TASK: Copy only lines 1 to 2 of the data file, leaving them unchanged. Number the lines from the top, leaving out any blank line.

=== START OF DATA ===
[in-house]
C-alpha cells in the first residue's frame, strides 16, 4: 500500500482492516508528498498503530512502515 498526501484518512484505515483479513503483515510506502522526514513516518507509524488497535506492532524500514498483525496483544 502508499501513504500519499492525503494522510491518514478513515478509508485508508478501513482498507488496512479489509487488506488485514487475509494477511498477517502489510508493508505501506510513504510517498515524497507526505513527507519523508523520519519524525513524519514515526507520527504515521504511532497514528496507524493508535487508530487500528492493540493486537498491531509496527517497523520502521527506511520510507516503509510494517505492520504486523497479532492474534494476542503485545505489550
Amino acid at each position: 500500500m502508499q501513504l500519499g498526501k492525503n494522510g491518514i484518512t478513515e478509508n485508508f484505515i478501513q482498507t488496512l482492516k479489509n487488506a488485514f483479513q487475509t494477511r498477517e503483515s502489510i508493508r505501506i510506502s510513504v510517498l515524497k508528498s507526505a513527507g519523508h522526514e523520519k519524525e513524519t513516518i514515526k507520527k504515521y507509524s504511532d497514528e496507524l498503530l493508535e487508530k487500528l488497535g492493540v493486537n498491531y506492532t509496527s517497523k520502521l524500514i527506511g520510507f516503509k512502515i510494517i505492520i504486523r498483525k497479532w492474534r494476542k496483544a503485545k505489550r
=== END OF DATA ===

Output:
[in-house]
C-alpha cells in the first residue's frame, strides 16, 4: 500500500482492516508528498498503530512502515 498526501484518512484505515483479513503483515510506502522526514513516518507509524488497535506492532524500514498483525496483544 502508499501513504500519499492525503494522510491518514478513515478509508485508508478501513482498507488496512479489509487488506488485514487475509494477511498477517502489510508493508505501506510513504510517498515524497507526505513527507519523508523520519519524525513524519514515526507520527504515521504511532497514528496507524493508535487508530487500528492493540493486537498491531509496527517497523520502521527506511520510507516503509510494517505492520504486523497479532492474534494476542503485545505489550